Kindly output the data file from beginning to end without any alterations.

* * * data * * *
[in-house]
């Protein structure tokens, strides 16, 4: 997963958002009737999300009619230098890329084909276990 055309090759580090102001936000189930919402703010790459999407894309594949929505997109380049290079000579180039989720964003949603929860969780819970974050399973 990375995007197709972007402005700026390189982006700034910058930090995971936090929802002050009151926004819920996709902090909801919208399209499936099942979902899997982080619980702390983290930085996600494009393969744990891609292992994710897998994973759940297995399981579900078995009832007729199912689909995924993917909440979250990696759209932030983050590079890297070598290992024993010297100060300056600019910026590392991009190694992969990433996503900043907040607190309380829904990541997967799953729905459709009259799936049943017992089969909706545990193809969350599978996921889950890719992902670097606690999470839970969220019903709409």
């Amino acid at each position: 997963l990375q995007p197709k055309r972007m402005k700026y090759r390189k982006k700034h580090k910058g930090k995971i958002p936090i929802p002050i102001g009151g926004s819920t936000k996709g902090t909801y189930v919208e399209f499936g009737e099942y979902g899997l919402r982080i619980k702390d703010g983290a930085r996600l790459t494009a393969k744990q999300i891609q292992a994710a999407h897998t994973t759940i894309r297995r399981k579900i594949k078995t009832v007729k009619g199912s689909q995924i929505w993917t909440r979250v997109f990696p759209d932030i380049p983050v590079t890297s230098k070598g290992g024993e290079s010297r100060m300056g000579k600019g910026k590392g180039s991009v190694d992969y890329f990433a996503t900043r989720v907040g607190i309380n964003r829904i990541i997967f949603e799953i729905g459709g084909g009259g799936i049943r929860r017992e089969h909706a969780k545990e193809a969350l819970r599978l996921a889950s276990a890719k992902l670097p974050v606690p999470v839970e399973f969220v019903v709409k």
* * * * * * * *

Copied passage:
[in-house]
């Protein structure tokens, strides 16, 4: 997963958002009737999300009619230098890329084909276990 055309090759580090102001936000189930919402703010790459999407894309594949929505997109380049290079000579180039989720964003949603929860969780819970974050399973 990375995007197709972007402005700026390189982006700034910058930090995971936090929802002050009151926004819920996709902090909801919208399209499936099942979902899997982080619980702390983290930085996600494009393969744990891609292992994710897998994973759940297995399981579900078995009832007729199912689909995924993917909440979250990696759209932030983050590079890297070598290992024993010297100060300056600019910026590392991009190694992969990433996503900043907040607190309380829904990541997967799953729905459709009259799936049943017992089969909706545990193809969350599978996921889950890719992902670097606690999470839970969220019903709409």
């Amino acid at each position: 997963l990375q995007p197709k055309r972007m402005k700026y090759r390189k982006k700034h580090k910058g930090k995971i958002p936090i929802p002050i102001g009151g926004s819920t936000k996709g902090t909801y189930v919208e399209f499936g009737e099942y979902g899997l919402r982080i619980k702390d703010g983290a930085r996600l790459t494009a393969k744990q999300i891609q292992a994710a999407h897998t994973t759940i894309r297995r399981k579900i594949k078995t009832v007729k009619g199912s689909q995924i929505w993917t909440r979250v997109f990696p759209d932030i380049p983050v590079t890297s230098k070598g290992g024993e290079s010297r100060m300056g000579k600019g910026k590392g180039s991009v190694d992969y890329f990433a996503t900043r989720v907040g607190i309380n964003r829904i990541i997967f949603e799953i729905g459709g084909g009259g799936i049943r929860r017992e089969h909706a969780k545990e193809a969350l819970r599978l996921a889950s276990a890719k992902l670097p974050v606690p999470v839970e399973f969220v019903v709409k």